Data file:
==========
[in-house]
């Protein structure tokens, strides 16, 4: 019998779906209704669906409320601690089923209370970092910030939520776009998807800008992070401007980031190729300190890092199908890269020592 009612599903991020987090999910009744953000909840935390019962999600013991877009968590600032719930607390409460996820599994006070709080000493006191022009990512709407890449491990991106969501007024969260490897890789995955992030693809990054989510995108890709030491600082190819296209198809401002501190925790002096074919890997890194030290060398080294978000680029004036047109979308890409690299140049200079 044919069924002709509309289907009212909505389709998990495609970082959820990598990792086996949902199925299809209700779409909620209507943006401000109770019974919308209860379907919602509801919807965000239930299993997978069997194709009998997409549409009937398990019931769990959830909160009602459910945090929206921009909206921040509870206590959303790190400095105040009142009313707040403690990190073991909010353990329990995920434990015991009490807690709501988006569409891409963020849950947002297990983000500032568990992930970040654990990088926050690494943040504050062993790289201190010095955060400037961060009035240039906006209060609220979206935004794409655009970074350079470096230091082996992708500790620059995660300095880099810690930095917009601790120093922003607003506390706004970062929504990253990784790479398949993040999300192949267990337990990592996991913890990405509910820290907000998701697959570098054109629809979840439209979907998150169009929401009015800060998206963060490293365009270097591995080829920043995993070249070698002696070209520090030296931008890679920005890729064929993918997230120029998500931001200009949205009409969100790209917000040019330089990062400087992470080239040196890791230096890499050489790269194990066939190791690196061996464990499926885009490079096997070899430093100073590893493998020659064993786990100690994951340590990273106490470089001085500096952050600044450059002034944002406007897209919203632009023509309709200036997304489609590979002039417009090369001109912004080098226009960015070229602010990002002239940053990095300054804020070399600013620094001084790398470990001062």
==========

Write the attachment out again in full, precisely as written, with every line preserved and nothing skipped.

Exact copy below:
[in-house]
């Protein structure tokens, strides 16, 4: 019998779906209704669906409320601690089923209370970092910030939520776009998807800008992070401007980031190729300190890092199908890269020592 009612599903991020987090999910009744953000909840935390019962999600013991877009968590600032719930607390409460996820599994006070709080000493006191022009990512709407890449491990991106969501007024969260490897890789995955992030693809990054989510995108890709030491600082190819296209198809401002501190925790002096074919890997890194030290060398080294978000680029004036047109979308890409690299140049200079 044919069924002709509309289907009212909505389709998990495609970082959820990598990792086996949902199925299809209700779409909620209507943006401000109770019974919308209860379907919602509801919807965000239930299993997978069997194709009998997409549409009937398990019931769990959830909160009602459910945090929206921009909206921040509870206590959303790190400095105040009142009313707040403690990190073991909010353990329990995920434990015991009490807690709501988006569409891409963020849950947002297990983000500032568990992930970040654990990088926050690494943040504050062993790289201190010095955060400037961060009035240039906006209060609220979206935004794409655009970074350079470096230091082996992708500790620059995660300095880099810690930095917009601790120093922003607003506390706004970062929504990253990784790479398949993040999300192949267990337990990592996991913890990405509910820290907000998701697959570098054109629809979840439209979907998150169009929401009015800060998206963060490293365009270097591995080829920043995993070249070698002696070209520090030296931008890679920005890729064929993918997230120029998500931001200009949205009409969100790209917000040019330089990062400087992470080239040196890791230096890499050489790269194990066939190791690196061996464990499926885009490079096997070899430093100073590893493998020659064993786990100690994951340590990273106490470089001085500096952050600044450059002034944002406007897209919203632009023509309709200036997304489609590979002039417009090369001109912004080098226009960015070229602010990002002239940053990095300054804020070399600013620094001084790398470990001062």